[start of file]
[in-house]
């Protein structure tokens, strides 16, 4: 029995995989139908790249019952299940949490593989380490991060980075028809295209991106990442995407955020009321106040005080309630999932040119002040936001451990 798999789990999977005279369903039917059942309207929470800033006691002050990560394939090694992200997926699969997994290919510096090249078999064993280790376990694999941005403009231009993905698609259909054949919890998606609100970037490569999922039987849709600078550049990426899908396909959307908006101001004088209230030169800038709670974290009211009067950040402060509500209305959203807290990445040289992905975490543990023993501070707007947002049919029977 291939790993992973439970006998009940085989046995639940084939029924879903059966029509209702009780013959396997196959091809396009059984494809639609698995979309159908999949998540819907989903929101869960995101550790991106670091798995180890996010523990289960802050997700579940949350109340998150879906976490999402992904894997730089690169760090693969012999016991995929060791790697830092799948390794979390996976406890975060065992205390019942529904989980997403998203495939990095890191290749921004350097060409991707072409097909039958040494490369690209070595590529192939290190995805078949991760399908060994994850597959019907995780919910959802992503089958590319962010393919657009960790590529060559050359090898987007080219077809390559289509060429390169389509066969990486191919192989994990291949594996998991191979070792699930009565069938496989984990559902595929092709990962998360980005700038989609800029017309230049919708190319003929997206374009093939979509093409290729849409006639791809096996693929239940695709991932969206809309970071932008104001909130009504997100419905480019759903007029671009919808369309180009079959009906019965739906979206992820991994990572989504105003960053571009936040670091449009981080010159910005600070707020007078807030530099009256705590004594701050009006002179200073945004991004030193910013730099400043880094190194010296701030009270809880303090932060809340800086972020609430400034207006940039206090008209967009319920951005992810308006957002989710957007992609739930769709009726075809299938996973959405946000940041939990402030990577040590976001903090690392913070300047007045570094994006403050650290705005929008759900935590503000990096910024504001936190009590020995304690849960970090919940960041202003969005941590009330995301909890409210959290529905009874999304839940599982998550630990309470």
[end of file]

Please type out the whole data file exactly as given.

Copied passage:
[in-house]
């Protein structure tokens, strides 16, 4: 029995995989139908790249019952299940949490593989380490991060980075028809295209991106990442995407955020009321106040005080309630999932040119002040936001451990 798999789990999977005279369903039917059942309207929470800033006691002050990560394939090694992200997926699969997994290919510096090249078999064993280790376990694999941005403009231009993905698609259909054949919890998606609100970037490569999922039987849709600078550049990426899908396909959307908006101001004088209230030169800038709670974290009211009067950040402060509500209305959203807290990445040289992905975490543990023993501070707007947002049919029977 291939790993992973439970006998009940085989046995639940084939029924879903059966029509209702009780013959396997196959091809396009059984494809639609698995979309159908999949998540819907989903929101869960995101550790991106670091798995180890996010523990289960802050997700579940949350109340998150879906976490999402992904894997730089690169760090693969012999016991995929060791790697830092799948390794979390996976406890975060065992205390019942529904989980997403998203495939990095890191290749921004350097060409991707072409097909039958040494490369690209070595590529192939290190995805078949991760399908060994994850597959019907995780919910959802992503089958590319962010393919657009960790590529060559050359090898987007080219077809390559289509060429390169389509066969990486191919192989994990291949594996998991191979070792699930009565069938496989984990559902595929092709990962998360980005700038989609800029017309230049919708190319003929997206374009093939979509093409290729849409006639791809096996693929239940695709991932969206809309970071932008104001909130009504997100419905480019759903007029671009919808369309180009079959009906019965739906979206992820991994990572989504105003960053571009936040670091449009981080010159910005600070707020007078807030530099009256705590004594701050009006002179200073945004991004030193910013730099400043880094190194010296701030009270809880303090932060809340800086972020609430400034207006940039206090008209967009319920951005992810308006957002989710957007992609739930769709009726075809299938996973959405946000940041939990402030990577040590976001903090690392913070300047007045570094994006403050650290705005929008759900935590503000990096910024504001936190009590020995304690849960970090919940960041202003969005941590009330995301909890409210959290529905009874999304839940599982998550630990309470």